USATE is just around the corner – the gigantic US Amateur Team East, wherein 1200 chessplayers divide into teams of four and stink up the Parsippany Hilton.
It’s the high point of the chess year as far as I’m concerned. Question for the typical Amateur is, given normal family and work demands, how do you allot your very limited preparation time?
This year I’ll try to squeeze in some brush-up time on my critical openings as Black. As White, I can only look at what I consider to be the biggest repertoire holes and try to fill what I can. I’ll also do a little work on the online chess tactics server. And I’ll take a quick spin through the key points of Aagard’s Excelling at Technical Chess as a reminder.
But I’m actually counting on something different to make up for what I lack in chess-specific preparation: Exercise. It’s well established that physical conditioning is very important – if you’re not a tournament chessplayer, imagine concentrating hard for two games, each lasting as much as four or even six hours, on each of three consecutive days. It’s a grind.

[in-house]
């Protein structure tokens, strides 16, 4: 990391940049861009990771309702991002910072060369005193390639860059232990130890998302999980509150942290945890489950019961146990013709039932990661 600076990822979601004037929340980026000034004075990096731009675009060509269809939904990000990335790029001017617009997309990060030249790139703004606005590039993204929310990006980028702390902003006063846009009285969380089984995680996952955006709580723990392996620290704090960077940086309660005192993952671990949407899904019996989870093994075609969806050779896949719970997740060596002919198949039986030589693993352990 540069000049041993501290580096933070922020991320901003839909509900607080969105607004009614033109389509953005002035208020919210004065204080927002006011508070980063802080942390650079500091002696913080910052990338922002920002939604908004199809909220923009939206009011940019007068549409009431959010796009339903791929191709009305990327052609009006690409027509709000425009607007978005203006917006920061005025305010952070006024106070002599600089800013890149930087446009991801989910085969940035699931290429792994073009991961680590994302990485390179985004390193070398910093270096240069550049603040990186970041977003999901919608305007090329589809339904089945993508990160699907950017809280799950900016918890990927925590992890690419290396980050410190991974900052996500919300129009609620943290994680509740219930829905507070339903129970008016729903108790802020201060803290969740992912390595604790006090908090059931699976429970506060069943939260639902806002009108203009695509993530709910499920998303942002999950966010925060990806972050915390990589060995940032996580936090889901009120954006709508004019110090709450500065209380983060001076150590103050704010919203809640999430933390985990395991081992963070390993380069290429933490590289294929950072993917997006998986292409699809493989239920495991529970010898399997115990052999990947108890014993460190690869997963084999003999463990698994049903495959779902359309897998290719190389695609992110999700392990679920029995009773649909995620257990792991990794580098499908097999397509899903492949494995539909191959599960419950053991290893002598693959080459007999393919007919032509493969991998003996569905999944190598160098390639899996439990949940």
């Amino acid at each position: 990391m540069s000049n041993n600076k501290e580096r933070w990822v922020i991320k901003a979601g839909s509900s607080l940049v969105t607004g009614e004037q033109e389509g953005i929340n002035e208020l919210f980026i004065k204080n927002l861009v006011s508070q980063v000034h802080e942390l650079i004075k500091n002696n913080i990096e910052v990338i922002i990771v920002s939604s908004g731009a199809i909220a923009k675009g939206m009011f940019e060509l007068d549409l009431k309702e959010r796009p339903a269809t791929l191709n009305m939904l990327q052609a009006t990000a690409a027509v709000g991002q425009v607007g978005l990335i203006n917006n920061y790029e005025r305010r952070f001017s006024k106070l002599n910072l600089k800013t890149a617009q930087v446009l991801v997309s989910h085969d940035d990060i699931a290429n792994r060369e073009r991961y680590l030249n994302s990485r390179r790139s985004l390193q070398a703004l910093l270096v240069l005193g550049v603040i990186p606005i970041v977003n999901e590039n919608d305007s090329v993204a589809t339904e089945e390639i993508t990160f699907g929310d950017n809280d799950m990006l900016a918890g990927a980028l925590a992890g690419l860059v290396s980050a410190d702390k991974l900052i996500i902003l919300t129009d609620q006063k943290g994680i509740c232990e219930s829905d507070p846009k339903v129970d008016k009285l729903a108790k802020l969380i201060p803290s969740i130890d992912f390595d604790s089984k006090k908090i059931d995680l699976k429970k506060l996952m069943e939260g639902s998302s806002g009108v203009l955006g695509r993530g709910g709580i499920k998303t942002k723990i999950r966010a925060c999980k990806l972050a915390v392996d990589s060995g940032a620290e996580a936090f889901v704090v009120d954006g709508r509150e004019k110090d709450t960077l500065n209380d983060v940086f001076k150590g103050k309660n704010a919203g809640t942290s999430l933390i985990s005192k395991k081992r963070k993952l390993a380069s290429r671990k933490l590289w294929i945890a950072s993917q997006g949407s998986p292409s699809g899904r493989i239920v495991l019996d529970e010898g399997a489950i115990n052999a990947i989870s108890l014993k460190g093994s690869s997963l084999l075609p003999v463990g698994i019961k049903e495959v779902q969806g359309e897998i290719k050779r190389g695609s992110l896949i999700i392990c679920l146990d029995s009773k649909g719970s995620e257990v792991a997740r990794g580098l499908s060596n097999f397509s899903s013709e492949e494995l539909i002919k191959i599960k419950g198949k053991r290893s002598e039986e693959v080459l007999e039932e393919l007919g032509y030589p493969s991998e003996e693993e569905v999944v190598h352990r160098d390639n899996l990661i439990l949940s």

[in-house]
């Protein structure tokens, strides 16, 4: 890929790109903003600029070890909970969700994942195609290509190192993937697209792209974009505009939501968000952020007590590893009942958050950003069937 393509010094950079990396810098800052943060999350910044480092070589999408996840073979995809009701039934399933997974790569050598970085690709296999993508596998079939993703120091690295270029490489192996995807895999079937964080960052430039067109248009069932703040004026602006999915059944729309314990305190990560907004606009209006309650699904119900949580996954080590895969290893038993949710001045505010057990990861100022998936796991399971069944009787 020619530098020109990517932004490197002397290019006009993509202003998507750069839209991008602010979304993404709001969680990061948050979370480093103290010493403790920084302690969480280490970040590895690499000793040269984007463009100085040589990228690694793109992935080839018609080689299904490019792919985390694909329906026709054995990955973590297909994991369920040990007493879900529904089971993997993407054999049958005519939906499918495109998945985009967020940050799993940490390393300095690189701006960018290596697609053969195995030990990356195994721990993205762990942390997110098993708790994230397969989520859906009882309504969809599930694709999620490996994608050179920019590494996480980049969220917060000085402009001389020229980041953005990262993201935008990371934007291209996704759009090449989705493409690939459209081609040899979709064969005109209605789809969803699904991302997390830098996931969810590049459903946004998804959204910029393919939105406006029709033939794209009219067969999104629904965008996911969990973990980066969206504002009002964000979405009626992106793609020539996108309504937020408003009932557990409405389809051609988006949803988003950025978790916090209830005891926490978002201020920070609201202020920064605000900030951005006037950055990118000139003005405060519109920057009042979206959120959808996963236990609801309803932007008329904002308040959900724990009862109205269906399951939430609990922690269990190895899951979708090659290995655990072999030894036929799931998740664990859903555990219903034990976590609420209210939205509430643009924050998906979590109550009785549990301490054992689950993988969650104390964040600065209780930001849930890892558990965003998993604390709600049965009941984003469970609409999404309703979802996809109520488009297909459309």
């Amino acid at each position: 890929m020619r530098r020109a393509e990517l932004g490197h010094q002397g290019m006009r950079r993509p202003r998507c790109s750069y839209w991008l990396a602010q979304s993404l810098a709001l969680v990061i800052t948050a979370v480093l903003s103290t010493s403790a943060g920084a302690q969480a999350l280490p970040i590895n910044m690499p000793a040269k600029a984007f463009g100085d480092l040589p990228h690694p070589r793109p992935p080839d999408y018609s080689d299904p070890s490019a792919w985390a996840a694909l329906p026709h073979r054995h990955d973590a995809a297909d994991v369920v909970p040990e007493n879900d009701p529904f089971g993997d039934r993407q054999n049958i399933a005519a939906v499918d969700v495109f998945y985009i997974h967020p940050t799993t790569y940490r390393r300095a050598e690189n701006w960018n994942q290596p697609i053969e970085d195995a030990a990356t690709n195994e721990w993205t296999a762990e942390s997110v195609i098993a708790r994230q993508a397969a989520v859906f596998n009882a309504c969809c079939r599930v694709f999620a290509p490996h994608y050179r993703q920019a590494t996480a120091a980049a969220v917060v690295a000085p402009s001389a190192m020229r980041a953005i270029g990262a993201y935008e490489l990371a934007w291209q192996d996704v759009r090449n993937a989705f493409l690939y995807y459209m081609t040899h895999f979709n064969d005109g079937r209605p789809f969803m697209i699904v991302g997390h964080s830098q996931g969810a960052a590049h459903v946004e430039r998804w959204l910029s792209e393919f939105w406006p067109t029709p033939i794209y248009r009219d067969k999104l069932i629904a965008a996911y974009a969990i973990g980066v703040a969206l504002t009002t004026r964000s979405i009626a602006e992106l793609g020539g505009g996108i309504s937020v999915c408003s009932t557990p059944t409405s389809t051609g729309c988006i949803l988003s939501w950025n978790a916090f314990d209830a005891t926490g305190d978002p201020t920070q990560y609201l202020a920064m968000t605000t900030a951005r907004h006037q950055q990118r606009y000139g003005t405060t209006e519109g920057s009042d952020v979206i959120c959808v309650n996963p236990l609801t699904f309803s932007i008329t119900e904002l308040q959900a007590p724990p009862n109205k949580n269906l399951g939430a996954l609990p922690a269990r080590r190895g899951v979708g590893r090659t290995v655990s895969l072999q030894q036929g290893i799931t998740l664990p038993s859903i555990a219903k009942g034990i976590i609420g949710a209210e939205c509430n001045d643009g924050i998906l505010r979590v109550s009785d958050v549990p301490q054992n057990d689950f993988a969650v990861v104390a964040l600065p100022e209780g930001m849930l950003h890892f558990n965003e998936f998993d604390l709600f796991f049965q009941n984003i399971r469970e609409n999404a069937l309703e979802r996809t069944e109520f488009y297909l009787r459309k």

Some years back I played a gentleman named Curtis who was rated three or four hundred points lower than I was. After about 25 moves I had pressure but he still had some interesting and tricky ideas. He resigned abruptly and explained that essentially, it was more important for him to go hit the gym, get his heart rate up, and stay tuned up for the rest of the tournament than it was to spend another hour trying to grind out some swindle against a heavily favored opponent.
At the time, I found that baffling. Now that I am 40, it suddenly makes a lot of sense.